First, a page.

# Numeral system

It is a writing system for expressing numerals, that is, a mathematical notation for representing numbers of a given set, using digits or other symbols in a standard manner. It also reflect  the algebraic and arithmetic structure of the numbers (positional notation).

Number: A number is an idea about counting & measurement.

Numeral: A numeral is a symbol or word that represents a number. It is made up of digits.

π is a special number that can’t be written exactly.

Different types of numeral systems

Unary Numeral System (base-1)(tally marks)

Binary Numeral ystemS (base-2)

Decimal  Numeral System (base-10)

Sexagesimal Numeral System (base-60)

Roman Numeral System (Letters)

# Decimal Numeral System

It is most commonly used numeral system. Ten digits (0, 1, 2, 3, 4, 5, 6, 7, 8, 9) are used to represent numerals uniquely by arranging them at different position called Places (ones, tens etc). Every next position to the left is ten time bigger than the position to its right.

## Structure of Integers

Place at the most right in a numeral is called units or ones place.

( Place value of the digit at ones =1 ×face value of the digit)

Place at the left of ones is called tens place.

( Place value of the digit at tens = 10 ×face value of the digit)

Place at the left of tens is called hundreds place.

( Place value of the digit at hundreds = 100 ×face value of the digit)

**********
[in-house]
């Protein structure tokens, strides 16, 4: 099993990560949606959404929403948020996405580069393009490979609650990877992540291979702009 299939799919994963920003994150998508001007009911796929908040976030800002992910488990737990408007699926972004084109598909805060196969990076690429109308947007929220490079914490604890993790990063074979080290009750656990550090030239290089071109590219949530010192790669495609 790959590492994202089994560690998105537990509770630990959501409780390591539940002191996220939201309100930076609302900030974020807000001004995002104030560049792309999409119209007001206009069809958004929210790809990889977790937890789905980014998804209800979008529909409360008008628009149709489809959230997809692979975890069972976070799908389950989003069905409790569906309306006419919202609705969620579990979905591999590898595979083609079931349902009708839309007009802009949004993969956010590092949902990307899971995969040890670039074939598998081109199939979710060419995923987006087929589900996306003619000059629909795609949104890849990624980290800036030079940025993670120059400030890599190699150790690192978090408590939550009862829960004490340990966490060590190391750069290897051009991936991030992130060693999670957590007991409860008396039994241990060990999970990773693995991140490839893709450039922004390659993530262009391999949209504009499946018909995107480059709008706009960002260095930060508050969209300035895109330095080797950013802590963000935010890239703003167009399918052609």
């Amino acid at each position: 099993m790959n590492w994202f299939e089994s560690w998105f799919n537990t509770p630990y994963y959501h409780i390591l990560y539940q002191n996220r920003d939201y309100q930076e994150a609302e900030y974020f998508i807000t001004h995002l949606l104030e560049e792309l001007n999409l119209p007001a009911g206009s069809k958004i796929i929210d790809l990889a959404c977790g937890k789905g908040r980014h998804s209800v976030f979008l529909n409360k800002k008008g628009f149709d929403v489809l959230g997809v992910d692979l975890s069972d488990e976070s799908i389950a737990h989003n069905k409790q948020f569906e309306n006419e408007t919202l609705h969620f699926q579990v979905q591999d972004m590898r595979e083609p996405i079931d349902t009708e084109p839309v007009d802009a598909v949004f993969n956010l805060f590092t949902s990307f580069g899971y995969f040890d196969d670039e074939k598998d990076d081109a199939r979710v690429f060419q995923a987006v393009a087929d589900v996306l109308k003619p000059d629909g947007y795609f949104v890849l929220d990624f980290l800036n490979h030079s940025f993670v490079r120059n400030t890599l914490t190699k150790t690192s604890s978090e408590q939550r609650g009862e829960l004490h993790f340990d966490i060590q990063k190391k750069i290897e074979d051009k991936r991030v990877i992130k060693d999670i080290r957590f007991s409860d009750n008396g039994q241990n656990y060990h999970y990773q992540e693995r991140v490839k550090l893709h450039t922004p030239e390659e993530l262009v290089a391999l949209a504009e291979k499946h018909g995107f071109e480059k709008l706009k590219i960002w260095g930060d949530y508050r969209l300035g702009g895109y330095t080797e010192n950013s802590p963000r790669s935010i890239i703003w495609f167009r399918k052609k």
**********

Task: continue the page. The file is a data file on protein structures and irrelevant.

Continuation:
Place at the left of hundreds is called thousands place.

( Place value of the digit at thousands = 1000 ×face value of the digit)

e.g., 124 can be expanded as

124 = 100×1 + 10×2 + 1×4

Can a fraction be represented in decimal numeral system ?

Every next position to the left is ten time bigger than the position to its right. This implies that if we move from left to right every place get ten times smaller.

But what if we continue past ones? What is ten times smaller than ones?

It is 1/10 called tenths.

Place next to the right of tenths (& ten time smaller) is called hundredths (1/100).

Place next to the right of hundredths (& ten time smaller) is called thousandths (1/1000).

# Decimal numbers

Numbers having both integral part and fractional part is called decimal numbers or simply decimals.
↪ To differentiate between integral part and fractional part in a decimal, we put a point (or dot) in between called decimal point (•).

↪ e.g., 12.47 (read as twelve and forty seven hundredths or twelve point four seven)

12 on the left side of decimal point is the integral part. 1 is at tens place & 2 is at units place.